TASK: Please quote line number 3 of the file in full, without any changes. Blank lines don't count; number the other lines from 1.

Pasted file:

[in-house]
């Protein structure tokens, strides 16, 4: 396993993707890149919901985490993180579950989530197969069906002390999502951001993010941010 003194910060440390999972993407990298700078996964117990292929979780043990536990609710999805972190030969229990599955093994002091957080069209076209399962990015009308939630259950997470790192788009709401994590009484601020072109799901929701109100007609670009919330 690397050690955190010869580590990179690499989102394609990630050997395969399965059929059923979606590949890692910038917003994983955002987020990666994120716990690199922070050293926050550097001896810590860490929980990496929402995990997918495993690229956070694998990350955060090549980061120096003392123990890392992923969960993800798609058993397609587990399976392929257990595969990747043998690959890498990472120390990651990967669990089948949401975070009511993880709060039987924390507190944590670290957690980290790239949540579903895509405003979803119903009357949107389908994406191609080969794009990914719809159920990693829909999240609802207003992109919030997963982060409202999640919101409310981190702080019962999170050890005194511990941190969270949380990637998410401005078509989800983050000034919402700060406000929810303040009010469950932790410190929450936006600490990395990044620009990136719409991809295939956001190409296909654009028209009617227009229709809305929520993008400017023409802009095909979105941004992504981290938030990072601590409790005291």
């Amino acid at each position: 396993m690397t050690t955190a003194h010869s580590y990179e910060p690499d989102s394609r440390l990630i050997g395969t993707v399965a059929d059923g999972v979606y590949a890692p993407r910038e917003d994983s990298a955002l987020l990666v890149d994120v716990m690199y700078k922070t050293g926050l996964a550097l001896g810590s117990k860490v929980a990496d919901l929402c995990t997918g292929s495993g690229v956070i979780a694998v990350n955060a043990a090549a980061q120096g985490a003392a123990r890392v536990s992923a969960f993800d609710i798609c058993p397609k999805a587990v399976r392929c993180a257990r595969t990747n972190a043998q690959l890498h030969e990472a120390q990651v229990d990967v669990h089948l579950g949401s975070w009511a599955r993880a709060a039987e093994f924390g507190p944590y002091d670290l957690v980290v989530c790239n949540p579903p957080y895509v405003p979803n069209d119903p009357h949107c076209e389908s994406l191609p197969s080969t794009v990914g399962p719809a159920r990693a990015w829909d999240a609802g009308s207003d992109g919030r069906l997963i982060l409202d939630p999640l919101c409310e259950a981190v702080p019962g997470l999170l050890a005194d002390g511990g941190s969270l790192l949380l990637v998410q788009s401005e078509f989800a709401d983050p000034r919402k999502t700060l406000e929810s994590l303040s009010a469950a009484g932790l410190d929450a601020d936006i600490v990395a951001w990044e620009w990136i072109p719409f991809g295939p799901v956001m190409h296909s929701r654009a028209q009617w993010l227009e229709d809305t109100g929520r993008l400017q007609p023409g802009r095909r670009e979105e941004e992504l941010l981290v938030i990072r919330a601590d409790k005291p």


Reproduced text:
């Amino acid at each position: 396993m690397t050690t955190a003194h010869s580590y990179e910060p690499d989102s394609r440390l990630i050997g395969t993707v399965a059929d059923g999972v979606y590949a890692p993407r910038e917003d994983s990298a955002l987020l990666v890149d994120v716990m690199y700078k922070t050293g926050l996964a550097l001896g810590s117990k860490v929980a990496d919901l929402c995990t997918g292929s495993g690229v956070i979780a694998v990350n955060a043990a090549a980061q120096g985490a003392a123990r890392v536990s992923a969960f993800d609710i798609c058993p397609k999805a587990v399976r392929c993180a257990r595969t990747n972190a043998q690959l890498h030969e990472a120390q990651v229990d990967v669990h089948l579950g949401s975070w009511a599955r993880a709060a039987e093994f924390g507190p944590y002091d670290l957690v980290v989530c790239n949540p579903p957080y895509v405003p979803n069209d119903p009357h949107c076209e389908s994406l191609p197969s080969t794009v990914g399962p719809a159920r990693a990015w829909d999240a609802g009308s207003d992109g919030r069906l997963i982060l409202d939630p999640l919101c409310e259950a981190v702080p019962g997470l999170l050890a005194d002390g511990g941190s969270l790192l949380l990637v998410q788009s401005e078509f989800a709401d983050p000034r919402k999502t700060l406000e929810s994590l303040s009010a469950a009484g932790l410190d929450a601020d936006i600490v990395a951001w990044e620009w990136i072109p719409f991809g295939p799901v956001m190409h296909s929701r654009a028209q009617w993010l227009e229709d809305t109100g929520r993008l400017q007609p023409g802009r095909r670009e979105e941004e992504l941010l981290v938030i990072r919330a601590d409790k005291p």